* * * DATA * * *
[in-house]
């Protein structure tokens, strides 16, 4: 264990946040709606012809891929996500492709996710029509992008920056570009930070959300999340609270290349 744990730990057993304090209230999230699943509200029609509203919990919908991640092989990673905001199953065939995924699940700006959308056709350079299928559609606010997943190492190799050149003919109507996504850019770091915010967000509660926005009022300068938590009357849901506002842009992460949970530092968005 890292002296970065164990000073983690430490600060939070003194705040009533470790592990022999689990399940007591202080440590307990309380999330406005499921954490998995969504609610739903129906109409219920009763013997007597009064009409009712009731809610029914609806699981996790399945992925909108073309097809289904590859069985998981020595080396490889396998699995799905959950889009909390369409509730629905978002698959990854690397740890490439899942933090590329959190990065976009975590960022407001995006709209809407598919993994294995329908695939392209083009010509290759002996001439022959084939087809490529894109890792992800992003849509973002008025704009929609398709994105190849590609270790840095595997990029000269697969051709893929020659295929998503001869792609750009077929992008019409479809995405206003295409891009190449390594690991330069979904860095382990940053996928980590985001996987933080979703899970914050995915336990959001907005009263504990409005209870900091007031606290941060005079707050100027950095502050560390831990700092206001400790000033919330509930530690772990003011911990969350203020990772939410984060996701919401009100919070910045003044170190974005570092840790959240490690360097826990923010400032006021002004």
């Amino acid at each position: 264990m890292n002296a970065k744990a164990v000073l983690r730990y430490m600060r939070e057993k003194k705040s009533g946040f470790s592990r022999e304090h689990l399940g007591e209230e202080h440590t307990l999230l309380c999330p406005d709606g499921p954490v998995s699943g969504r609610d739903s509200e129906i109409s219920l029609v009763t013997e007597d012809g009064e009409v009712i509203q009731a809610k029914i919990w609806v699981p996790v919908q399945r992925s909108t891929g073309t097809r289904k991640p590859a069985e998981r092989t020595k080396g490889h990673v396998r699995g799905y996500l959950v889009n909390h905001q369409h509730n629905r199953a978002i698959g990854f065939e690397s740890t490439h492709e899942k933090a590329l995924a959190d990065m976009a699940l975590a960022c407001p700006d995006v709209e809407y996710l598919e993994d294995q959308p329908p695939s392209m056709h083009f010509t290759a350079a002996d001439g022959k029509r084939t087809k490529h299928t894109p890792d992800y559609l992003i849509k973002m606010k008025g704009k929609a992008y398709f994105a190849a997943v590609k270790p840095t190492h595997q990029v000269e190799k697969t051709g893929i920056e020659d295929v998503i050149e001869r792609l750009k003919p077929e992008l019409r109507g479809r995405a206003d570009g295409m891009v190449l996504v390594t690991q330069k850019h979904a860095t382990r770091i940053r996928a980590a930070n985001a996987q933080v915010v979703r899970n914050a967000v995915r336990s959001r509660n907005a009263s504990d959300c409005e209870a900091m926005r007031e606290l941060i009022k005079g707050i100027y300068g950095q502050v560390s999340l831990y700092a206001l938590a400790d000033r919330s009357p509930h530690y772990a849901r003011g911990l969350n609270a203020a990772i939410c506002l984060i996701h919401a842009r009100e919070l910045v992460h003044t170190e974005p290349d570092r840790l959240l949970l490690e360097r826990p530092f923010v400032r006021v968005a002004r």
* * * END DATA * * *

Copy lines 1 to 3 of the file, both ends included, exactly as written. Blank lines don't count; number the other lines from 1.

[in-house]
């Protein structure tokens, strides 16, 4: 264990946040709606012809891929996500492709996710029509992008920056570009930070959300999340609270290349 744990730990057993304090209230999230699943509200029609509203919990919908991640092989990673905001199953065939995924699940700006959308056709350079299928559609606010997943190492190799050149003919109507996504850019770091915010967000509660926005009022300068938590009357849901506002842009992460949970530092968005 890292002296970065164990000073983690430490600060939070003194705040009533470790592990022999689990399940007591202080440590307990309380999330406005499921954490998995969504609610739903129906109409219920009763013997007597009064009409009712009731809610029914609806699981996790399945992925909108073309097809289904590859069985998981020595080396490889396998699995799905959950889009909390369409509730629905978002698959990854690397740890490439899942933090590329959190990065976009975590960022407001995006709209809407598919993994294995329908695939392209083009010509290759002996001439022959084939087809490529894109890792992800992003849509973002008025704009929609398709994105190849590609270790840095595997990029000269697969051709893929020659295929998503001869792609750009077929992008019409479809995405206003295409891009190449390594690991330069979904860095382990940053996928980590985001996987933080979703899970914050995915336990959001907005009263504990409005209870900091007031606290941060005079707050100027950095502050560390831990700092206001400790000033919330509930530690772990003011911990969350203020990772939410984060996701919401009100919070910045003044170190974005570092840790959240490690360097826990923010400032006021002004």
């Amino acid at each position: 264990m890292n002296a970065k744990a164990v000073l983690r730990y430490m600060r939070e057993k003194k705040s009533g946040f470790s592990r022999e304090h689990l399940g007591e209230e202080h440590t307990l999230l309380c999330p406005d709606g499921p954490v998995s699943g969504r609610d739903s509200e129906i109409s219920l029609v009763t013997e007597d012809g009064e009409v009712i509203q009731a809610k029914i919990w609806v699981p996790v919908q399945r992925s909108t891929g073309t097809r289904k991640p590859a069985e998981r092989t020595k080396g490889h990673v396998r699995g799905y996500l959950v889009n909390h905001q369409h509730n629905r199953a978002i698959g990854f065939e690397s740890t490439h492709e899942k933090a590329l995924a959190d990065m976009a699940l975590a960022c407001p700006d995006v709209e809407y996710l598919e993994d294995q959308p329908p695939s392209m056709h083009f010509t290759a350079a002996d001439g022959k029509r084939t087809k490529h299928t894109p890792d992800y559609l992003i849509k973002m606010k008025g704009k929609a992008y398709f994105a190849a997943v590609k270790p840095t190492h595997q990029v000269e190799k697969t051709g893929i920056e020659d295929v998503i050149e001869r792609l750009k003919p077929e992008l019409r109507g479809r995405a206003d570009g295409m891009v190449l996504v390594t690991q330069k850019h979904a860095t382990r770091i940053r996928a980590a930070n985001a996987q933080v915010v979703r899970n914050a967000v995915r336990s959001r509660n907005a009263s504990d959300c409005e209870a900091m926005r007031e606290l941060i009022k005079g707050i100027y300068g950095q502050v560390s999340l831990y700092a206001l938590a400790d000033r919330s009357p509930h530690y772990a849901r003011g911990l969350n609270a203020a990772i939410c506002l984060i996701h919401a842009r009100e919070l910045v992460h003044t170190e974005p290349d570092r840790l959240l949970l490690e360097r826990p530092f923010v400032r006021v968005a002004r």